ROME (Dispatches) -- Italy and Iran on Thursday signed a framework credit agreement to fund investments worth up to 5 billion euros ($6.02 billion) in Iran, Italy’s Economy Ministry said.
The deal was signed between two Iranian institutions, Bank of Industry and Mine and Middle East Bank, and the investment arm of Italian state-owned holding Invitalia, the ministry said in a statement, confirming a Reuters report on Wednesday.
The money will be used for projects carried out jointly by Italian and Iranian companies in sectors including infrastructure, construction, oil and gas, electrical energy, and the chemical, petrochemical, and metallurgical industries.
Iran’s government will provide a sovereign guarantee, the statement added.
The accord will open lines of credit to two Iranian banks namely Khavar Mianeh (Middle East) Bank and Sanat va Madan Bank (Bank of Industry and Mine) by Invitalia Global Investment, an Italian state-owned holding, in order to finance investment projects by Italian companies.
According to a Farsi report by IRNA, it is also possible that other Iranian banks would join the agreement.
Iran described the agreement – which it said was the biggest with a European bank – as a yet another sign of Europe’s determination to expand economic bonds with the Islamic Republic.
Muhammad Khazaei, president of the Organization for Investment, Economic and Technical Assistance of Iran (OIETA), said the agreement with Invitalia had a special political and economic significance "particularly at the current juncture”.
"This is the biggest credit agreement ever signed between Iran and a European country which is a very important political and economic development at the current juncture,” Khazaei was quoted by Iran’s IRNA news agency as saying.
"It shows the determination of the European Union in working with Iran at the current juncture – what will be beneficial to all.”
Following the signing of agreements with India, China, South Korea, Denmark, Austria and Russia in recent months, Italy is the seventh country with which a finance agreement is sealed.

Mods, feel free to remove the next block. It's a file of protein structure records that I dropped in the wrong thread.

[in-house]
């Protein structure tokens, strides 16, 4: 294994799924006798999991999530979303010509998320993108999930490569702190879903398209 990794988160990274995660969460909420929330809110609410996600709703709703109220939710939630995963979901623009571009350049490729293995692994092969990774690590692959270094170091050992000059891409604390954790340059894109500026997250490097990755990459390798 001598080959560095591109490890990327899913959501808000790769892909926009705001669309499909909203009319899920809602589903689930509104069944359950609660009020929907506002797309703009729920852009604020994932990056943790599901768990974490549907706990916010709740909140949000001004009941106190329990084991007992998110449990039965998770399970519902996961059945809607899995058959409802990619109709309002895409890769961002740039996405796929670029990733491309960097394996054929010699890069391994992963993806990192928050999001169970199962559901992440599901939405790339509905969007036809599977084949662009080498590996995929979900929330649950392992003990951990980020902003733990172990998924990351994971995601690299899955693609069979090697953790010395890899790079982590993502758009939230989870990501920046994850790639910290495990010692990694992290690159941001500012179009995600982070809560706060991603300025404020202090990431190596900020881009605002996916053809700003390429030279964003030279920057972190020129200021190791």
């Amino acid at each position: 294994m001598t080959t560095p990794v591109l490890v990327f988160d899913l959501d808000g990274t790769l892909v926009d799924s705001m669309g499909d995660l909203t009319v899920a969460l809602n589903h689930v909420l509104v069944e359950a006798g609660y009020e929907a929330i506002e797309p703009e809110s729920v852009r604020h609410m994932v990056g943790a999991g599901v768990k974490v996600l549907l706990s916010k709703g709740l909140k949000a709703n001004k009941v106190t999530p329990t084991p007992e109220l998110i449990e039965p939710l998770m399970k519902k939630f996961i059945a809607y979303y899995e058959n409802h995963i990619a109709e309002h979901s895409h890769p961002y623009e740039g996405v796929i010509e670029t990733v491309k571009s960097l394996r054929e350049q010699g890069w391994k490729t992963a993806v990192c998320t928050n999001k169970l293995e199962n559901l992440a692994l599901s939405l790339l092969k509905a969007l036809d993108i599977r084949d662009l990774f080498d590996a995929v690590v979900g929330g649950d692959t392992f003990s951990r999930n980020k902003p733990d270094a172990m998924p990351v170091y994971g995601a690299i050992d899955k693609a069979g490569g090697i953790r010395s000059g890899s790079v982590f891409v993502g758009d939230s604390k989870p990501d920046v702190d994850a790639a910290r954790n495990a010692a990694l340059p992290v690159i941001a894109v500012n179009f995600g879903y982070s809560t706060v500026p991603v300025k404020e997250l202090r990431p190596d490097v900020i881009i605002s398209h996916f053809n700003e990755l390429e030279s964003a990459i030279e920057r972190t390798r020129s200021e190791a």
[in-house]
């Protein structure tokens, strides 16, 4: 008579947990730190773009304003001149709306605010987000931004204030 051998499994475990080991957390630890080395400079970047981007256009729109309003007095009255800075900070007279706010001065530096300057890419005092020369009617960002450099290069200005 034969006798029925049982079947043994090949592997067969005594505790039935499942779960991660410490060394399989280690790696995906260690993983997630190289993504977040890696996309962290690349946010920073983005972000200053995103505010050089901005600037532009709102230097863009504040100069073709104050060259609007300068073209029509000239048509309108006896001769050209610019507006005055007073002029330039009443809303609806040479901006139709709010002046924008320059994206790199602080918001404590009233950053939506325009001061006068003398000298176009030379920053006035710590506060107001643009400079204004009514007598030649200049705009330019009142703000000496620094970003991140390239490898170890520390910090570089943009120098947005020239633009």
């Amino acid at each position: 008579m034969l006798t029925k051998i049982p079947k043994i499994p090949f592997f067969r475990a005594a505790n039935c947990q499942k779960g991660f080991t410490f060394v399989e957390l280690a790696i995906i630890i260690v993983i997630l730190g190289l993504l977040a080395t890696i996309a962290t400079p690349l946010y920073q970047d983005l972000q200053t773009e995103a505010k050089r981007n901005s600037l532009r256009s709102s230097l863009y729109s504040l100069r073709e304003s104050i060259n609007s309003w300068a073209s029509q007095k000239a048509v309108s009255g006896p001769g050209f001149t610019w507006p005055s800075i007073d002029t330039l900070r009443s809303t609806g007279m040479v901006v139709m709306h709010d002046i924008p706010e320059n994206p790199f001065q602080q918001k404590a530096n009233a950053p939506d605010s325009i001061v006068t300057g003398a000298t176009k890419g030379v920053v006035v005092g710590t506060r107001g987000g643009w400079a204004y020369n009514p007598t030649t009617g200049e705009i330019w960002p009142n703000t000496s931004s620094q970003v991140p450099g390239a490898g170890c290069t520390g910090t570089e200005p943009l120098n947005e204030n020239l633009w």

The credit agreement with Italy followed similar moves with several European banks over the past few months. The latest involved an agreement between four Iranian banks and the Eximbank of Russia to provide "unlimited funds” for development projects to be carried out by domestic and international contractors in the Islamic Republic.
In September, Austria’s Oberbank signed a major finance deal with over a dozen Iranian banks based on which it would provide €1 billion in credits to the country’s companies that invest in the Iranian economy.
Oberbank’s initiative – that was seen in Tehran as the first of its kind in many years – was followed on the same day by a similar agreement between Denmark’s Danske Bank and several Iranian banks.
Accordingly, Danske Bank would allocate a credit line of €500 million for investments by Danish businesses in Iran.
On a related front, France’s state investment bank Bpifrance (BPI) announced also in September that it planned to provide funds to French companies that invest in the Iranian economy from next year.
BPI France CEO Nicolas Dufourcq was quoted by media as telling reporters that his bank would grant up to €500 million ($598 million) in annual credits to companies that venture into the Iranian market.
Italy is Iran’s major trade partner in the European Union. Latest Eurostat data show that with more than €2.58 billion worth of purchases, Italy was the main export destination for Iranian products during the 10 months to Oct. 31, 2017.
The figure shows a 315% hike compared with the corresponding period of 2016.